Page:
One less-travelled paralegal pathway | Michelle Lomazzo
Wednesday, January 18, 2023 @ 8:06 AM | By Michelle Lomazzo
I discussed this practice area with Gerri Camus, a well-respected Toronto paralegal who has seriously mastered her craft as a legal advocate in automobile accident benefits, including LAT. She represents her clients before the LAT which is an independent, quasi-judicial agency and is one of 13 tribunals at Tribunals Ontario. Largely, the LAT adjudicates applications and resolves disputes for compensation claims.
Gerri has a successful background in both medicine, specifically nursing and in business management. Her strong and varied background in addition to her life experience and a solid reliable mentor provided her with the essential skills to manage her own legal practice in SABS including appeals and case management conference hearings.
How did Gerri discover this unique practice area? Was it by chance or design? In Gerri’s case, it was by chance. She had been primarily litigating in small claims court when she happened to be chatting with a senior paralegal member who worked with a lawyer in the field of statutory accident benefits. This senior paralegal shared her opinion with Gerri that focusing in the SABS area of practice would be a good fit for her existing skill set and Gerri started along that path with a good mentor.
Gerri suggests that new paralegals wishing to enter the field of SABS advocacy follow one of two paths to acquire the knowledge and experience required to competently advocate for their clients and to ensure success in this area of practice: one, work for a paralegal or a lawyer focusing on this area of law to learn the ropes or if you’re entrepreneurial, are sufficiently capitalized, self-motivated and a quick learner, hang your own shingle and work hard to develop a name for yourself, as long as you have a mentor you can count on. Consider job shadowing with someone who does SABS or agree to work with a personal injury firm, so you can learn the ropes.
It’s important to understand that your clients in this field of practice lean on you and look to you for step-by-step guidance. They are often in a bad place, vulnerable and injured, sometimes both physically and psychologically, and they come to you as a SABS legal practitioner for your knowledge and expertise. Success in this area of law requires not only skill but empathy and patience, with many claims taking on average between two and four years. Clients need assistance filling out forms and navigating the process, as well as legal representation at hearings. If you’re not empathetic or patient, Gerri says you are doing your clients a huge disservice. Given their injuries, they need this from you as much as your expertise. If you’re looking for quick results, this area of practice will not be a good fit for you.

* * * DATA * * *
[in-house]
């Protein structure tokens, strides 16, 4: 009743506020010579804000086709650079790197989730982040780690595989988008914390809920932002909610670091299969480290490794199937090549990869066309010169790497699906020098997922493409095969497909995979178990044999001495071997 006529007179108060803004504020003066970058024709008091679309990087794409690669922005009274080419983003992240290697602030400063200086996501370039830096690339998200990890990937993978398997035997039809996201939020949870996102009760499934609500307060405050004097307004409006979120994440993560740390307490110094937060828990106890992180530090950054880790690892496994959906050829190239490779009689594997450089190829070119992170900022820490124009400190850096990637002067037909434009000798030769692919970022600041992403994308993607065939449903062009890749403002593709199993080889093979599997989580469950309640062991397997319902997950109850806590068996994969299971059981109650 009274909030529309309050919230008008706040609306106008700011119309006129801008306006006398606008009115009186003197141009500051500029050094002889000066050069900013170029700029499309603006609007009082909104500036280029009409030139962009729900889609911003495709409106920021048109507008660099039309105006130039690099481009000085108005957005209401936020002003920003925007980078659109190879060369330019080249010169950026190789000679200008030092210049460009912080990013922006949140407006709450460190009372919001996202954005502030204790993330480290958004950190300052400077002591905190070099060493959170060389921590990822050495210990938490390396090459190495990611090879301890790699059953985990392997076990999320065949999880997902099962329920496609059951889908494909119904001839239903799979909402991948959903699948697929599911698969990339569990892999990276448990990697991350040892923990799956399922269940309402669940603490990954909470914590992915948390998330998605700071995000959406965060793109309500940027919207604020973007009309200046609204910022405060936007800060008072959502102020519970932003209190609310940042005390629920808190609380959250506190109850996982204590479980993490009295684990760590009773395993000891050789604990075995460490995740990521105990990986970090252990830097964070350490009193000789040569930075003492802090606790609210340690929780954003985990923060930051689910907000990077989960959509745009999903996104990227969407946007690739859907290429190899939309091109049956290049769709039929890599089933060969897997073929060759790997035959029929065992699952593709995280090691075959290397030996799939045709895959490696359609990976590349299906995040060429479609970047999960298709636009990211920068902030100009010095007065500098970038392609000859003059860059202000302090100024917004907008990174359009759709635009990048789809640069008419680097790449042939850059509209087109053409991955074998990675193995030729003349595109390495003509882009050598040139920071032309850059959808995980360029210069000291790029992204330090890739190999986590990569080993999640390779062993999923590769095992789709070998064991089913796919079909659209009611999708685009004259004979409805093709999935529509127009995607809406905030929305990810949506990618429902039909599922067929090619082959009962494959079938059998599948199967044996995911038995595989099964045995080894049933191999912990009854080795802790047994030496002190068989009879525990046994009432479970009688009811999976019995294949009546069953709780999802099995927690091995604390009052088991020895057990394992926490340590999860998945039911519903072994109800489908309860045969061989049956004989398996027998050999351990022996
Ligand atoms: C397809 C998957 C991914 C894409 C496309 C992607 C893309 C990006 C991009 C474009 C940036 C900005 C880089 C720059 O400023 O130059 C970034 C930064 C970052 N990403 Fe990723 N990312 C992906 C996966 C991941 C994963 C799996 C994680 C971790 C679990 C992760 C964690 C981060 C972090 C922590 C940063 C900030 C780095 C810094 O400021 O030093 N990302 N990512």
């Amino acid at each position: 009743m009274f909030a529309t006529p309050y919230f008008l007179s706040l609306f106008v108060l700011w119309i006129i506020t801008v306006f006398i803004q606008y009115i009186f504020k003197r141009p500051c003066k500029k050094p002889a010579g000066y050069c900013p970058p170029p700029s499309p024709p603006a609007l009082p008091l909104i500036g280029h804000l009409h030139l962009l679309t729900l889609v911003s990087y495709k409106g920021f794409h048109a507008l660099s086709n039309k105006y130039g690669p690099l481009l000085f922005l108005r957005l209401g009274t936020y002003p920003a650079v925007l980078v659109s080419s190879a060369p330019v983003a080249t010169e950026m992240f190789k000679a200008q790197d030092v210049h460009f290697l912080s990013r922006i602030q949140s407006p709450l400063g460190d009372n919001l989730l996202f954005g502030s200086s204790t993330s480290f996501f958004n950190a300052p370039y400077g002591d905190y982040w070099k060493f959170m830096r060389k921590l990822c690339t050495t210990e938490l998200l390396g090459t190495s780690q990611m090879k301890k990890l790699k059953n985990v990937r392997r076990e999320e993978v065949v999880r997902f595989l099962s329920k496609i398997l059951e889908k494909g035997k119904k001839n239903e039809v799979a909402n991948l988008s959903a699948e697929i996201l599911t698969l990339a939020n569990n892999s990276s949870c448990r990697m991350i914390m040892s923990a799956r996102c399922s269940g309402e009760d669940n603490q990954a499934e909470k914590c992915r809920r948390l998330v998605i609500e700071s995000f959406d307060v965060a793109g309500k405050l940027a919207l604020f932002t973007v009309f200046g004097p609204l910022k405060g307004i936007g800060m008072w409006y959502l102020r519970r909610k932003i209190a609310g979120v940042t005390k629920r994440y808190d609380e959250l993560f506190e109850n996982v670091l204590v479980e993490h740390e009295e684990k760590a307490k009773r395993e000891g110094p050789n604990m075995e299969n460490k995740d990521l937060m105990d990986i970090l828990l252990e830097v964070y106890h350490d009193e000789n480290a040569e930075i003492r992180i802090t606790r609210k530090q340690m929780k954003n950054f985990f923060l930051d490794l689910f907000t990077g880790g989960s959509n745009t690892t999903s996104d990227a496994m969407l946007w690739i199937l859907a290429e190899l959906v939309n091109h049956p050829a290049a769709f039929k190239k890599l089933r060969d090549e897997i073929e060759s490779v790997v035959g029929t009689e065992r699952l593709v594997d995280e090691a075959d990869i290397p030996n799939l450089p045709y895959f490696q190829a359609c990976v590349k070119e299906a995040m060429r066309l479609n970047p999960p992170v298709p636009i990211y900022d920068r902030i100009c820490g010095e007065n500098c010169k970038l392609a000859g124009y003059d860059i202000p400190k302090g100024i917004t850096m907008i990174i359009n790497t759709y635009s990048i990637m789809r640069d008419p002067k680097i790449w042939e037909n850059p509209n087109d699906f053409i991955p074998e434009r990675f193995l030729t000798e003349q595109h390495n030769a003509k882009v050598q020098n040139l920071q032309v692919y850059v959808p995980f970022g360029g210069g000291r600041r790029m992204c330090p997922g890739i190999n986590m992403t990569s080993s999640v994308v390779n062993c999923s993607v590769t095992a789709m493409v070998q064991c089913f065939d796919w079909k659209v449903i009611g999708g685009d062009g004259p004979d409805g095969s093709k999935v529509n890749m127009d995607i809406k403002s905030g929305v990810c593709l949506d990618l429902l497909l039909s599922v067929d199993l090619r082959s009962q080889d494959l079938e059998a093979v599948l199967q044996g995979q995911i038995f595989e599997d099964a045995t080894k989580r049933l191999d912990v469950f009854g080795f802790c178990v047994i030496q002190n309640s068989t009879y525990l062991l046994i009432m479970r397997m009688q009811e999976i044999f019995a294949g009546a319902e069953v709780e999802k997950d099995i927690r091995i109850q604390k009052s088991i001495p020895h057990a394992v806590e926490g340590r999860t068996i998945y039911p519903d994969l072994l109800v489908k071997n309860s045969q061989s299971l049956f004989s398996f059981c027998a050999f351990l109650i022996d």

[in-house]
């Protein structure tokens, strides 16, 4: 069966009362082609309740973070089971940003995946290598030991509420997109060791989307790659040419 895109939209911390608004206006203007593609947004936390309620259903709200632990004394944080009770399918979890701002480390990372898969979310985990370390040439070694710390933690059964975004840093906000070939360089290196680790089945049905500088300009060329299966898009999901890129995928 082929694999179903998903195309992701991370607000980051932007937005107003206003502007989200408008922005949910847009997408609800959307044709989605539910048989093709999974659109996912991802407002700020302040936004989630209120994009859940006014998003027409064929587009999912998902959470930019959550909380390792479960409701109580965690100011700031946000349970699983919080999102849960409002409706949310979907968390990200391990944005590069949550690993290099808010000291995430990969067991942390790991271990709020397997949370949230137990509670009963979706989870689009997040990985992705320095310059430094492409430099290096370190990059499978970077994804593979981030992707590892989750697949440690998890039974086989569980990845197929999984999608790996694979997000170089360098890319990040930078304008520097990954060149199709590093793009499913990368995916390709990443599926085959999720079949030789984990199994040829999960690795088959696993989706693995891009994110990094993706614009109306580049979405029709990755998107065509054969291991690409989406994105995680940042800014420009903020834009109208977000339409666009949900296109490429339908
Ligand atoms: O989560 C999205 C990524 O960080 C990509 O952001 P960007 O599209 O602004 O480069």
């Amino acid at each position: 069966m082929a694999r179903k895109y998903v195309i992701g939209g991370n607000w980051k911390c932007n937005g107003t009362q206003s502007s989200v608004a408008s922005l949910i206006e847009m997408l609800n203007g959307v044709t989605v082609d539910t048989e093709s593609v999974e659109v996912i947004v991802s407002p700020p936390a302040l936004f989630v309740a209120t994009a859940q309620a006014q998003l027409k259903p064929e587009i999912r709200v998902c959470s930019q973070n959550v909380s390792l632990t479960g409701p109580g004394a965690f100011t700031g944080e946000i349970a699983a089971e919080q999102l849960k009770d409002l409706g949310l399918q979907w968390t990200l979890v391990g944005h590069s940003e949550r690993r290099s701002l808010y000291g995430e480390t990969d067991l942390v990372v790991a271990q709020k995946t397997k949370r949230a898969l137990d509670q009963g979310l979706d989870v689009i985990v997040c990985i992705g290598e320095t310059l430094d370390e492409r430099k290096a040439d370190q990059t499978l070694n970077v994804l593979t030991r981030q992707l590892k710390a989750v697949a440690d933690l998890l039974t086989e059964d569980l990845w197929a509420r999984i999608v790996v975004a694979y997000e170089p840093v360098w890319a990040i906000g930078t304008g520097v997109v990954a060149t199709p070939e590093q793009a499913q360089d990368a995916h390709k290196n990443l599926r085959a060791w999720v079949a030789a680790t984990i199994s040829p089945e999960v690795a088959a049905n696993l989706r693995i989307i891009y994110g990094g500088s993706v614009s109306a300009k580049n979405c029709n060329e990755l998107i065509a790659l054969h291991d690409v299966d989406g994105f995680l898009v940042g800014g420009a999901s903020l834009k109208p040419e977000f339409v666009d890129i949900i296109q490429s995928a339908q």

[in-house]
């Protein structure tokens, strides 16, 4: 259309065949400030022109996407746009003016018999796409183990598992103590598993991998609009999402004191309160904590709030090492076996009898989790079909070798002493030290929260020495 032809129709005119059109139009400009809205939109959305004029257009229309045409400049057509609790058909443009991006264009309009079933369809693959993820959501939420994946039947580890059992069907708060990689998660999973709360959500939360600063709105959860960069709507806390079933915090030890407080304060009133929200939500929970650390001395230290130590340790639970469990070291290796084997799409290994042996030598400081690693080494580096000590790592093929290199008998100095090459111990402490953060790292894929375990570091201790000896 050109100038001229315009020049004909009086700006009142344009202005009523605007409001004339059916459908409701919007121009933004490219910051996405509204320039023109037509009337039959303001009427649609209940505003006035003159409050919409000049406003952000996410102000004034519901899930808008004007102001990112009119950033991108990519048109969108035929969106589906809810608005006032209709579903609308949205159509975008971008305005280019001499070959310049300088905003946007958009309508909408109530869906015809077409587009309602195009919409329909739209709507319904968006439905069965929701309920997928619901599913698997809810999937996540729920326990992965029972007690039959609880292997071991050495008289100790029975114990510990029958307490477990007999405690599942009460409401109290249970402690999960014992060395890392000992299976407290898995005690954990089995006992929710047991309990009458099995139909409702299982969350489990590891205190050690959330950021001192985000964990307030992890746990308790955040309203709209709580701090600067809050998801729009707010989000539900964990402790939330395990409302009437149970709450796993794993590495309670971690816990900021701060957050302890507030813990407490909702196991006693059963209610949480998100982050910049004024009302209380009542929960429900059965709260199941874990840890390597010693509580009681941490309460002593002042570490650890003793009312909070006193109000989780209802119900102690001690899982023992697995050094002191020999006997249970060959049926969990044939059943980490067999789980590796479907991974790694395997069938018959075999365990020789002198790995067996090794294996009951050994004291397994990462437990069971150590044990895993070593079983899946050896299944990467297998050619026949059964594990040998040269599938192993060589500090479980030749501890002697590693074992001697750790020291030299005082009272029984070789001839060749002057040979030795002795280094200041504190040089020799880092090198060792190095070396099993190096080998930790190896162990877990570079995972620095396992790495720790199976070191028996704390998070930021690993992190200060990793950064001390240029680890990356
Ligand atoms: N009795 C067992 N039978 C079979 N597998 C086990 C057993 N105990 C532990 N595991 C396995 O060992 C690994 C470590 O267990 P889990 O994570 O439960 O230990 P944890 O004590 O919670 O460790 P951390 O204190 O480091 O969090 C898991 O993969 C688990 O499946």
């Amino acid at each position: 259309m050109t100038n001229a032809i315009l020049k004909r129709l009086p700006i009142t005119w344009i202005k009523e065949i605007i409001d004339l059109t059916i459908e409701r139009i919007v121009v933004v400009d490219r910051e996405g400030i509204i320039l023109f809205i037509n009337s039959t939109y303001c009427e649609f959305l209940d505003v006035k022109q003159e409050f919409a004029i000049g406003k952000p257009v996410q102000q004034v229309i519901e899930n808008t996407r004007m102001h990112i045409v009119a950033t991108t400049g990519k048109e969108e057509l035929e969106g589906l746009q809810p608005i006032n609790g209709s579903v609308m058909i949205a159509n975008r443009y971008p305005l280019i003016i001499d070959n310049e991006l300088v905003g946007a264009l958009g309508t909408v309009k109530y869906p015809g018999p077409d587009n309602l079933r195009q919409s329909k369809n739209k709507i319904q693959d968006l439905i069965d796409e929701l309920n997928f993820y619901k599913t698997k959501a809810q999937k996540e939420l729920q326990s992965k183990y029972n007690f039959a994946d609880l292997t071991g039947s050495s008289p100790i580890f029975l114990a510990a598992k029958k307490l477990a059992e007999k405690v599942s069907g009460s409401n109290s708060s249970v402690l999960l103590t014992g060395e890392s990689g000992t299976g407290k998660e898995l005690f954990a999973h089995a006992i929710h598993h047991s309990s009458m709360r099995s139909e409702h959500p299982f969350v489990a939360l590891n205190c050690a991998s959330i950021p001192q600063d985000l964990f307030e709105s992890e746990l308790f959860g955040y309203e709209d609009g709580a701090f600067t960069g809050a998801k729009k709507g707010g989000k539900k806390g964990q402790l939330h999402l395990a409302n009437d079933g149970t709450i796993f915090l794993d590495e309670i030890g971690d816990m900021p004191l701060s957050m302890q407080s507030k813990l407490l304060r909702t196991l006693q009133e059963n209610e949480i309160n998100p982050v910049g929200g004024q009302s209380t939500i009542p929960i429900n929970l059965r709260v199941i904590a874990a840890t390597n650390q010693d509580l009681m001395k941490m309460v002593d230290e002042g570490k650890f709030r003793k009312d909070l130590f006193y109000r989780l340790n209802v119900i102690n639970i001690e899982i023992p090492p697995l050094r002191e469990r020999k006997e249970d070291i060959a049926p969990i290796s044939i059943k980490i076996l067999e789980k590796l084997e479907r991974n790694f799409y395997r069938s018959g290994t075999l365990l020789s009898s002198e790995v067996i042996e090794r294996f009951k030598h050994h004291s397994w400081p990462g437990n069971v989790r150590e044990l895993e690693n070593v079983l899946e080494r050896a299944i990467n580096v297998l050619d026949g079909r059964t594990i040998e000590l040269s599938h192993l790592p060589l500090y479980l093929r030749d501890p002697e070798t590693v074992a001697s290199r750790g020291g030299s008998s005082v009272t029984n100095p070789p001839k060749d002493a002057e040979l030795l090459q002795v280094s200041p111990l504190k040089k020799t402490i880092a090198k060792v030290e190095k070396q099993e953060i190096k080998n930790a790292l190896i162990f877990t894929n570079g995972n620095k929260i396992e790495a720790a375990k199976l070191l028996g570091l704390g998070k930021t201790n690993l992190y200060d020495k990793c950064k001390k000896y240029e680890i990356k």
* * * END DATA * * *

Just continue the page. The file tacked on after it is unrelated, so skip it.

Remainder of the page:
It’s important to understand that you must have financial “staying power” since it may be years before you are paid as payment is primarily by contingency. You will need significant financial resources and a background in business or as an entrepreneur will help you be successful. Gerri says this cannot be understated. In her case, her medical background was additionally helpful because it assisted in understanding her client’s medical situations. If you don’t have a background in medicine, you can educate yourself with medical terminology courses. Gerri emphasized that not unlike any new business, a paralegal practice usually needs a good two to five years to get off the ground.
Gerri’s tips for success are to stay informed and up-to-date. Like many areas of practice, the laws change and there’s always new case law. It’s important to remain current and over time, you will become more proficient and more discerning with clients. Gerri also recommends networking. It is the best way to meet others in your area of practice and to share useful ideas and knowledge.
Are paralegals needed in this area of practice? Absolutely. Paralegals can establish a personally rewarding and financially successful practice in SABS while at the same time enhancing access to justice.
Gerri is not only a dynamo paralegal sole practitioner, she is also the vice-president and co-founder of the Women’s Paralegal Association of Ontario, a not-for-profit association dedicated to advancing issues and causes relevant to women in the paralegal profession as well as mentorship and support. They offer innovation and education within a reputable support network for women and have over 1,000 members.
Michelle Lomazzo was elected a paralegal bencher at the Law Society of Ontario in 2019. She has worked as an injured worker advocate for several years in Windsor, Ont. Through her legal services practice, Lomazzo Workers Compensation Appeals Professional Corporation, she specializes in workers compensation appeals before the Workplace Safety and Insurance Board (WSIB) and regularly appears before the Workplace Safety and Insurance Appeals Tribunal (WSIAT).
The opinions expressed are those of the author(s) and do not necessarily reflect the views of the author's firm, its clients, The Lawyer’s Daily, LexisNexis Canada, or any of its or their respective affiliates. This article is for general information purposes and is not intended to be and should not be taken as legal advice.
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